ANNAPOLIS – The governor’s administration and lawmakers are in a battle over the fate of the state office that oversees children’s programs.
The governor wants to strengthen the Office for Children, Youth and Families and is sponsoring a bill to extend it beyond its scheduled termination, or “sunset,” in June. Meanwhile, some lawmakers are counting the days until the office’s demise.
“It has always been a very difficult department,” said Delegate Frank Turner, D-Howard. “The difference is now it sunsets.”
The House Appropriations Committee took care of the problem by eliminating half the office’s staff last week in its proposed budget, only saving positions that work with children’s programs at the local level.
The Senate Budget and Taxation Committee proposed a similar budget, but chose to eliminate staff members only if legislation to continue the office fails.
“Why should we fund something that isn’t working,” said Sen. Paula Hollinger, D-Baltimore County, chairwoman of the Senate Education, Health and Environmental Affairs Committee. “It’s never done what it is supposed to do.”
Hollinger said she agreed with the House that it’s the local children’s board that does all the work and to therefore preserve what are called local managing boards.
“All of what was supposed to go (on) in there, goes (on) at the local level,” said Hollinger. “That’s important. That’s where the services are. People don’t go to the state for that, they go locally.”
The Office for Children, Youth and Families was created in 1978 with the plan to make the state a safer, healthier place for children to live.
It receives state money to pay employee salaries and to administrate money sent to local managing boards, which distribute the money to local contractors benefiting children.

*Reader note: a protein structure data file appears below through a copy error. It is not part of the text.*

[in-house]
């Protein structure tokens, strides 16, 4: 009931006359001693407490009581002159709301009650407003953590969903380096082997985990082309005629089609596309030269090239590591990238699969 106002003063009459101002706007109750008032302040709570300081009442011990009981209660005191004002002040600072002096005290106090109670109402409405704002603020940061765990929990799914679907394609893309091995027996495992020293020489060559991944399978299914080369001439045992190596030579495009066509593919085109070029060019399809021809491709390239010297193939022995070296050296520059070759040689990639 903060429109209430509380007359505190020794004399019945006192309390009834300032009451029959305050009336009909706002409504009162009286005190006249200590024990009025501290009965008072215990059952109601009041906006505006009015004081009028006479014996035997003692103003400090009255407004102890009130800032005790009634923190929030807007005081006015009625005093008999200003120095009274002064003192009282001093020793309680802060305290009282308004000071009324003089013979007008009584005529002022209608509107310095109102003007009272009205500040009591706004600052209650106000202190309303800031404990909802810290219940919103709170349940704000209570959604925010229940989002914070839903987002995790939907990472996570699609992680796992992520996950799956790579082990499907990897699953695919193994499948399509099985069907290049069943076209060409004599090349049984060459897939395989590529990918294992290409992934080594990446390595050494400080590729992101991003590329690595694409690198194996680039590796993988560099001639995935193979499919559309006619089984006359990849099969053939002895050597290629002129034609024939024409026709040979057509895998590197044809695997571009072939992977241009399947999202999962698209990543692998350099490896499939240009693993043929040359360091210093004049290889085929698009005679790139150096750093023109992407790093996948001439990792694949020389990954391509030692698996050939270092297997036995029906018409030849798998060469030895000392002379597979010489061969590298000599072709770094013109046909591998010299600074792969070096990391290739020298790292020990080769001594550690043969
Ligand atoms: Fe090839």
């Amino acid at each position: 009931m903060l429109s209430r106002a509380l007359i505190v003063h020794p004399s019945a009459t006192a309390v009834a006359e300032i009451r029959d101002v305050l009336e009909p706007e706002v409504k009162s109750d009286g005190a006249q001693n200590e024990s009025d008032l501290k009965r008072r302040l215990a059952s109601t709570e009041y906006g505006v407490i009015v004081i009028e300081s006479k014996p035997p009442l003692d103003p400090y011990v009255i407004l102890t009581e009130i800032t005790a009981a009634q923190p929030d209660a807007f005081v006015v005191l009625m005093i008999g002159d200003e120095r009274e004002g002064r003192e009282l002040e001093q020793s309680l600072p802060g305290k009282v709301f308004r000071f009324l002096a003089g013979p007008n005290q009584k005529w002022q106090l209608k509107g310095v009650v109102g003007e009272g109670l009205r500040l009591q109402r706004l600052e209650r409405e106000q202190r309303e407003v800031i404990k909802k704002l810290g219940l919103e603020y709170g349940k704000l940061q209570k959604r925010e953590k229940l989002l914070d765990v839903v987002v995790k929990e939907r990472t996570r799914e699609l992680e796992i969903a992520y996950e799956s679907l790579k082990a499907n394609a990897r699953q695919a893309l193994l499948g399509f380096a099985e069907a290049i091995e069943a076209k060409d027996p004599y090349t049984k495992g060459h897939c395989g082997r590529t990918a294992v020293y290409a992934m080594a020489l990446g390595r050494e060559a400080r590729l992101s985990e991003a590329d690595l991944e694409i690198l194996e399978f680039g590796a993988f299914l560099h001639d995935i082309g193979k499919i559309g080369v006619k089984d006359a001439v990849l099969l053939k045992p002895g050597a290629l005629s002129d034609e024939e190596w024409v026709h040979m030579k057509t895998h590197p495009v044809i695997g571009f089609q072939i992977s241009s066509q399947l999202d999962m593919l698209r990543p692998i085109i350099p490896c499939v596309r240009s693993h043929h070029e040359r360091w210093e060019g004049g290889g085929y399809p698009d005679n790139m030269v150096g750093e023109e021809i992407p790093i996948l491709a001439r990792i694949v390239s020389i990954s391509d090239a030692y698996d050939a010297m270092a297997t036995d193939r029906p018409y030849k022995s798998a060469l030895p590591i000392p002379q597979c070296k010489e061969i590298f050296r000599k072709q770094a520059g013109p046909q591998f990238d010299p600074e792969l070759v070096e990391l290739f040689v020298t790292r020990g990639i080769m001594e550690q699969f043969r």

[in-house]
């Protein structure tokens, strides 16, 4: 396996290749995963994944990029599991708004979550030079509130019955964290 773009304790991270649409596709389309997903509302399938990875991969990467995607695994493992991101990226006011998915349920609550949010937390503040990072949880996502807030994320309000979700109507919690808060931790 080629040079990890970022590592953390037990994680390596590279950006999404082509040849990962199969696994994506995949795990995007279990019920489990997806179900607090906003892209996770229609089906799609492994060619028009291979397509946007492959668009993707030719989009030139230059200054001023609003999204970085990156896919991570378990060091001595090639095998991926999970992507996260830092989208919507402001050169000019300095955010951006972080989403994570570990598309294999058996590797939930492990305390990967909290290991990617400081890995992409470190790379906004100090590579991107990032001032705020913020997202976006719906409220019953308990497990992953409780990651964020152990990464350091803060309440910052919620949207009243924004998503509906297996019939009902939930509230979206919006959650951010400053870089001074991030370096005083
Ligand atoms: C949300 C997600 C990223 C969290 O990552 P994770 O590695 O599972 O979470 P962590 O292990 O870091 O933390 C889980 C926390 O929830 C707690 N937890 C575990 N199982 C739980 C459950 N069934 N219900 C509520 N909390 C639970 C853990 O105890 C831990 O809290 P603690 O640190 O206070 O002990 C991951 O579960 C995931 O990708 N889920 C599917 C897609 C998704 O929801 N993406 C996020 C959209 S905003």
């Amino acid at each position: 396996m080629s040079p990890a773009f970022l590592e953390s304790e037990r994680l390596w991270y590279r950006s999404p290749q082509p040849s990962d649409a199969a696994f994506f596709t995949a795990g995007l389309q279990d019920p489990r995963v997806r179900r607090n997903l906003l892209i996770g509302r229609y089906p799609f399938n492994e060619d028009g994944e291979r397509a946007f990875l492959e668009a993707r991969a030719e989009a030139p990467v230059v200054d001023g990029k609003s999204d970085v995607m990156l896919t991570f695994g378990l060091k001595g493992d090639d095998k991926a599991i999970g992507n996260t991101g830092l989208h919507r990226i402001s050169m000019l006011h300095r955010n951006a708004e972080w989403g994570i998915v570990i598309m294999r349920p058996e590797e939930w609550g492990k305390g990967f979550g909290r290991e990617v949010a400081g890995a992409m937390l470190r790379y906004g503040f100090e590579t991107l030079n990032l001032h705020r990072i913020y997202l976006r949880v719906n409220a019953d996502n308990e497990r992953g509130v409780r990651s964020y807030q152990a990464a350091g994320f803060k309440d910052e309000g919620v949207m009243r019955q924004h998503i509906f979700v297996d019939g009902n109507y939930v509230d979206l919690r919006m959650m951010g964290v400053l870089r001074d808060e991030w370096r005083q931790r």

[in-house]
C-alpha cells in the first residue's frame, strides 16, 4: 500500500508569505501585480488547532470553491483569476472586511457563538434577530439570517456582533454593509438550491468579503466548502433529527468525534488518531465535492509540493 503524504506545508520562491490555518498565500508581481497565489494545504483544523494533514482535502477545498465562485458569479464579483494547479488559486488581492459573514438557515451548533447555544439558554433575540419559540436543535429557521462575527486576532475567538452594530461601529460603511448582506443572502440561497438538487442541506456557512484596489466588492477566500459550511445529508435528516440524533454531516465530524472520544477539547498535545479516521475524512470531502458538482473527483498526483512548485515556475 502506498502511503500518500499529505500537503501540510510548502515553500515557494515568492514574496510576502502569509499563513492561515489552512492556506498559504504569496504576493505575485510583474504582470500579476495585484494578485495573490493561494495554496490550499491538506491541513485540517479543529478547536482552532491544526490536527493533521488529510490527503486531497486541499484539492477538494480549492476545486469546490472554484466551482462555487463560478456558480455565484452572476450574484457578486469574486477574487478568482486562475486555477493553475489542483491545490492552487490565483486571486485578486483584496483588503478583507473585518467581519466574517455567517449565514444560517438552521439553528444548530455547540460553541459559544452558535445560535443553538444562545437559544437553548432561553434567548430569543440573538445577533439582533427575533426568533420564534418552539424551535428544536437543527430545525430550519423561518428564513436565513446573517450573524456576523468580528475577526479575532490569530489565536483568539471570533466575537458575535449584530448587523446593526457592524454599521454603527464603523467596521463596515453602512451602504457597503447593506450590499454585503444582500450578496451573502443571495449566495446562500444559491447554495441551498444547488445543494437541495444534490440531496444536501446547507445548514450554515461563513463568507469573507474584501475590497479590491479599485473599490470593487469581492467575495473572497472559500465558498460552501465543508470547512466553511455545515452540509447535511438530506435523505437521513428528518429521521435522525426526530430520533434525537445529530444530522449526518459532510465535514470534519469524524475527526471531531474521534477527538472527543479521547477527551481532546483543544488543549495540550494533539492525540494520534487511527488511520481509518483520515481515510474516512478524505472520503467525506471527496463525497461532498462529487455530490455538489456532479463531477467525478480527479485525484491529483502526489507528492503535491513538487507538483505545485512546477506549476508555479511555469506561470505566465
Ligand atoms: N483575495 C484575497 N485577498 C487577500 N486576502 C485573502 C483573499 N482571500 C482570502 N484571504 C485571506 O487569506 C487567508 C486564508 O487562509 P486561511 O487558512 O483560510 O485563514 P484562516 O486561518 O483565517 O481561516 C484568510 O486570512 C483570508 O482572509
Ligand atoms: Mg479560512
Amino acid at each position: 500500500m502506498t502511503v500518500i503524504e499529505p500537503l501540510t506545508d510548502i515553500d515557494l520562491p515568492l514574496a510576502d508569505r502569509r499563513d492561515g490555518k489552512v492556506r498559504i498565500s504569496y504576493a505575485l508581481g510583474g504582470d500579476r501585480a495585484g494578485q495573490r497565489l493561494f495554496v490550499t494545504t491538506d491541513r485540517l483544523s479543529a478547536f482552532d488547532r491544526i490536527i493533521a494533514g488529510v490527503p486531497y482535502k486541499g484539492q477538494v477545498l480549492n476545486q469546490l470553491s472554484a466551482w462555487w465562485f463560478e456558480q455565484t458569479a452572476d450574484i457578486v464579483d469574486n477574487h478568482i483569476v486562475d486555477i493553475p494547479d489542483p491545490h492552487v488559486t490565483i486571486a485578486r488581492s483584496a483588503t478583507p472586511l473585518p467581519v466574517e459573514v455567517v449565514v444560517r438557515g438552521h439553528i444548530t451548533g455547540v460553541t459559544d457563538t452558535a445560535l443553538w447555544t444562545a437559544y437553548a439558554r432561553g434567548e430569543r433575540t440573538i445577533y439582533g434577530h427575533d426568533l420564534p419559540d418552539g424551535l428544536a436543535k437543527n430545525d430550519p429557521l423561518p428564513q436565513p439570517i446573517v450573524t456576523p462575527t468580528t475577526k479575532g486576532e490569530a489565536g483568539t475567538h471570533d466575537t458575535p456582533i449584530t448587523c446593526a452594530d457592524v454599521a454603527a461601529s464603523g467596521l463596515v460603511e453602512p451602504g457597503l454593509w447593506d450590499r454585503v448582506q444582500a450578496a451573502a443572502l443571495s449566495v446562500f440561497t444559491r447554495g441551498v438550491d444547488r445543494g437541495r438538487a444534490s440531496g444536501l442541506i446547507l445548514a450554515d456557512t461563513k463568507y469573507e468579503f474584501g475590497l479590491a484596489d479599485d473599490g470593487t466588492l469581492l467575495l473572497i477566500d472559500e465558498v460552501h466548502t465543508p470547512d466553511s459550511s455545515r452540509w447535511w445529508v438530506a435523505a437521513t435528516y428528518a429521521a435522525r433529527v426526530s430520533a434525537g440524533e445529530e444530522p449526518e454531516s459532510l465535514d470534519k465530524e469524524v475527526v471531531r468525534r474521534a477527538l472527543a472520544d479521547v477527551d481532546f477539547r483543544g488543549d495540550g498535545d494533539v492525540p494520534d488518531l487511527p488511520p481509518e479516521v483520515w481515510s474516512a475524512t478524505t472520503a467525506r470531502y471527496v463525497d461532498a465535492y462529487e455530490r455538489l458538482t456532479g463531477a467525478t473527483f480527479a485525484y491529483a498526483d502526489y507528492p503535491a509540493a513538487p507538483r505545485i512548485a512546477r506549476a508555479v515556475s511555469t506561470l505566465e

The office also oversees a subcabinet where department heads discuss children’s issues.
The governor’s administration is sponsoring a bill to promote this subcabinet to the Children’s Cabinet and make the Office for Children, Youth and Families a permanent entity.
House Appropriations Committee members devised the plan to spare unwanted staff after learning the office was not likely to survive.
“With the bill moving, it was appropriate to come up with a plan if in fact the OCYF is not reauthorized,” said Turner. “We don’t anticipate that the bill will pass.”
The committee has not decided where to transfer those local boards. None of the positions with the office of the special secretary were preserved.
“We believe the (local managing boards) is the only functioning part of it,” said Delegate John Bohanan, D-St. Mary’s, an Appropriations member. “The rest of it is policy.”
Michael Walsh, spokesman for the Office for Children, Youth and Families, said it is an important entity because it’s a place where all a child’s needs could be met in one agency.
“People fully do not understand the collaboration approach,” Walsh said.
The collaboration among departments fostered by the agency is an important function, he said. The secretaries meet whenever there is an emergency situation with a certain child and come up with a solution.
If lawmakers get rid of the office, “we are setting the state back 30 years,” said Walsh. “We return to groups slipping through the cracks.”
Although members of the Senate Budget and Taxation Committee call the office a “failed experiment,” they decided to only eliminate positions if the extension does not pass.
Committee members also said they favor a bill or an amendment extending the program another year to give legislators a chance to come up with a better solution for Maryland children instead of what she calls the “doomsday scenario” the House proposed.
“I personally feel we need to extend the sunset,” said Sen. Gloria Lawlah, D-Prince George’s. “This should not be something that is rushed.”
Despite the coordination, statistics for Maryland children have not gotten any better, she said.
Still, M. Teresa Garland, Special Secretary for Office for Children, Youth and Families, said she is thankful the Senate made the decision depending on the results of the bill.
If the bill passes, she would be promoted to a Cabinet-level position, if it fails, she loses her job.
“It’s a very disheartening feeling,” said Garland.